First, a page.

It took Alki Steriopoulos more than 30 years to transform the inspiration from his near-death experience into a full-blown musical.
But now that his musical, “21,” is slated to premiere at Pittsburgh Playhouse between Friday, Oct. 17 and Sunday, Oct. 26, his finished product couldn’t come at a more relevant time.
Steriopoulos, a 19-year-old at the time, was driving home from a New Year’s Eve party in 1972 when he started to doze off behind the wheel. While driving down the road with his radio on, Steriopoulos was dangerously close to slamming into the back of a large truck when a breaking news update came on the radio. Roberto Clemente, right-fielder for the Pittsburgh Pirates, was involved in a plane crash. It was believed that all members on the flight were dead.
The chilling news was enough to bring the young musician back to reality, and he slammed on the brakes before his car could hit the back of the truck.
Pittsburghers have shown a renewed interest in Clemente, the city’s most revered sports figure, following the late superstar’s 80th birthday this past August. The show will also follow the Sept. 30 anniversary of Clemente’s 3000th hit, which came just months before the tragic plane crash that took his life.
Steriopoulos’ “21” will be the second theater production about Clemente’s life to premiere in Pittsburgh this fall. “Clemente: The Legend of 21,” a re-imagined former off-Broadway play, was staged at the Byham Theater last month.
Craig Britcher, curatorial assistant to the western Pennsylvania sports museum at the Heinz History Center, said Clemente’s importance wasn’t realized for a while. His difficulties with the English language, along with his brutal honesty, rubbed many fans and media members the wrong way, at least initially.
“He was perceived pretty negatively at first,” Britcher said. “Many people, though, don’t understand that in Latin American cultures, if you ask someone how they feel, they will be very honest with you. Clemente sometimes had a reputation for being a bit of a hypochondriac.”
Many of Clemente’s physical difficulties throughout his career stemmed from a car accident during his rookie season. It caused the star right fielder to have back problems throughout the course of his career.
But Clemente’s legacy was formed around his legendary arm.
“He was a .317 hitter, but his outfield arm was one of the best of all time,” added Britcher.
Clemente won a league MVP award in 1966 and was named World Series MVP in 1971. After his death, he became one of the few players to have the five-year Hall of Fame waiting period waived, and he was inducted in 1973.
Just as Clemente’s life and career captured the hearts of so many baseball fans in Pittsburgh and across the country, his death had quite a profound impact on the life of Steriopoulos, a composer and performer who wrote the music and dialogue for “21.”
“When you’re young, you kind of just go on with your life,” Steriopoulos said of his near-death experience.
But as Steriopoulos grew older, he started writing more and more, and he was immersed in short stories during his 40s.
“I thought to myself, as I grew older, how interconnected everything is, and how we affect the lives of each other in ways that you don’t ever know,” Steriopoulos said. “Ultimately, [Clemente] had this profound influence on my life by his death, and he could never know that.”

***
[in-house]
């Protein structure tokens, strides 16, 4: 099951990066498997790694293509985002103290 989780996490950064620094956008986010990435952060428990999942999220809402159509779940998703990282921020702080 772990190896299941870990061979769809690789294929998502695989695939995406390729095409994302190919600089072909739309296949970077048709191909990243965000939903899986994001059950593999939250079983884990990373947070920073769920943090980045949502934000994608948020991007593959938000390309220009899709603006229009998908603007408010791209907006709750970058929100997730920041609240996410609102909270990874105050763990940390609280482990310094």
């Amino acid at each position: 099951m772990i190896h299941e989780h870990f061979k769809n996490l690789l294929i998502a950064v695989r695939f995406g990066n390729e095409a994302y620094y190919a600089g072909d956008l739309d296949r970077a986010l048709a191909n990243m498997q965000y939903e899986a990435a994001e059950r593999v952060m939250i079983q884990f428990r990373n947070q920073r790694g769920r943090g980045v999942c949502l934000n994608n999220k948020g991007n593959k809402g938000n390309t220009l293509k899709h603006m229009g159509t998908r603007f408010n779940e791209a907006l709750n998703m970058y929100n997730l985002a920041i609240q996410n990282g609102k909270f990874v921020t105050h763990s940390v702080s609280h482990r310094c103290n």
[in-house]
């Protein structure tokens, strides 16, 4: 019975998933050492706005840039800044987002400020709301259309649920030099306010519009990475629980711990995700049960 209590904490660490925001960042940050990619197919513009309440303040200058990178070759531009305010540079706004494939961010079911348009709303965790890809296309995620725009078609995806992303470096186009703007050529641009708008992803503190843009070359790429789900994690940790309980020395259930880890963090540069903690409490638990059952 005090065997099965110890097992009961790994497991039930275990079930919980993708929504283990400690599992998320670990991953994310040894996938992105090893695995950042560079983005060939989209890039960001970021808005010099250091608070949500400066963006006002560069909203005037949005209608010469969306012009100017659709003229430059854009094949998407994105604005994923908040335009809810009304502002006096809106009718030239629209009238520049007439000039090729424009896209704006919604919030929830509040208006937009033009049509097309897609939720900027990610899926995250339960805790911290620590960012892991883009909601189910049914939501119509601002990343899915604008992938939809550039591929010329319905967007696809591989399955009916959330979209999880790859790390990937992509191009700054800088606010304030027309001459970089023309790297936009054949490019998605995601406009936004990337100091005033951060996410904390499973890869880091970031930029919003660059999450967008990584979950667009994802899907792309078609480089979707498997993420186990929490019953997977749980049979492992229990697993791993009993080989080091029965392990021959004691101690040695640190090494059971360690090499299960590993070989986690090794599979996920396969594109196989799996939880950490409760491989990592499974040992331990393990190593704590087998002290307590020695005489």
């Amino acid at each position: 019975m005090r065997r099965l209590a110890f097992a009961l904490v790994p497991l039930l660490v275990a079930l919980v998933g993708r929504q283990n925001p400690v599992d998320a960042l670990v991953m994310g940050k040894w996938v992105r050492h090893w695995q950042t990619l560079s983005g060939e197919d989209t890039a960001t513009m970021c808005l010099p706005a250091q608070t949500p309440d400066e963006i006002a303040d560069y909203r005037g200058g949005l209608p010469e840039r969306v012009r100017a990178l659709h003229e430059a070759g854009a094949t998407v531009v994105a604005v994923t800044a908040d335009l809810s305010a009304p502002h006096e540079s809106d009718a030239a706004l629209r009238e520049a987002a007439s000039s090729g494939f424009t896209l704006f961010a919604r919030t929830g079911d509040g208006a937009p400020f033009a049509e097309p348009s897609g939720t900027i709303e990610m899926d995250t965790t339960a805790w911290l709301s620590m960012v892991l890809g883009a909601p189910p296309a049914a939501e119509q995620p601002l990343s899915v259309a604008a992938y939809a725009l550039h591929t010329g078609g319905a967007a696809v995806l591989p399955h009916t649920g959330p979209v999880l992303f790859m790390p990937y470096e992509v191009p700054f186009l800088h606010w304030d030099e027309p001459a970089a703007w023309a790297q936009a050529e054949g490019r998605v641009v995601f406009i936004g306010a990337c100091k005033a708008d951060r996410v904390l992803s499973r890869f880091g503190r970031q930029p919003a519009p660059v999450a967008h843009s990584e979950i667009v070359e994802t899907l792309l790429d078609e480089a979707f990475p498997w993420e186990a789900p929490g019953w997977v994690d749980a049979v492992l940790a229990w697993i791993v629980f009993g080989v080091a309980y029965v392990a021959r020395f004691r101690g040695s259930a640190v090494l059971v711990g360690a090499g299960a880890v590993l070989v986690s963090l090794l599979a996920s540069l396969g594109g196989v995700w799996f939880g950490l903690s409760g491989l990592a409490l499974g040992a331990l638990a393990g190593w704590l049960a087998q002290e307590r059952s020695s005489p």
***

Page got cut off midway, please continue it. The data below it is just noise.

Steriopolous, a native Pittsburgher who grew up on the North Side, explains how he started writing a short story as an ode to Clemente. With tremendous pride emanating from his face, he said his story “started to sing” to him, until eventually his reflective piece began to take the form of a musical.
“That was seven years ago,” Steriopoulos said, referring to when he composed the music.
Now, Steriopoulos and director Richard Sabellico are about to bring the work to life onstage.
“This is definitely geared toward the sports fanatic in Pittsburgh. When I say I’m working on a musical about Roberto Clemente, the first question I hear is ‘When is it?’ ‘Where is it?’ He’s still a hero to these people,” Sabellico said.
Set in both Puerto Rico and Pittsburgh, “21” follows the course of Clemente’s career from his early days playing ball in the Caribbean league, until New Year’s Eve 1972 when he took that fateful flight, intended for his earthquake relief effort in Puerto Rico.
“The storyline follows him through his career: his being discovered as a 19-year-old in Puerto Rico, through all the racial problems [and] the reporters who wrote bad things about him,” said Steriopolous.
The star outfielder would often say that his sister was there for him at pivotal moments in his life, that she would calm him when he became frustrated and help him make decisions.
“The twist on my story is his sister, Ana Iris, who died when [Clemente] was two,” Steriopolous said. “For the first two years, they were inseparable, she carried him on her hip. Clemente said that his entire life she was there for him.”
Reverence and a strong sense of mystery are both instrumental components in Clemente’s legacy.
“Along with having a tremendous sense of pride, he was very generous. At the same time, if he was wronged, he would speak up,” Britcher said.
But he doesn’t agree with Clemente being elevated to a saintly status. In spite of all the philanthropic work he did and his noble effort to provide earthquake relief to Puerto Ricans, the man was a human being with shortcomings just like anyone else.
“If we elevate him too much, we start to lose the ‘I can do it’ attitude,” Britcher said.
It’s that same attitude Steriopolous and Sabellico are hoping to inspire in the audience come October.
“I hope that people come away saying, ‘Tomorrow at work, or with my family, I’m just going to be a better person because I’ve learned about this guy,’” Steriopolous said.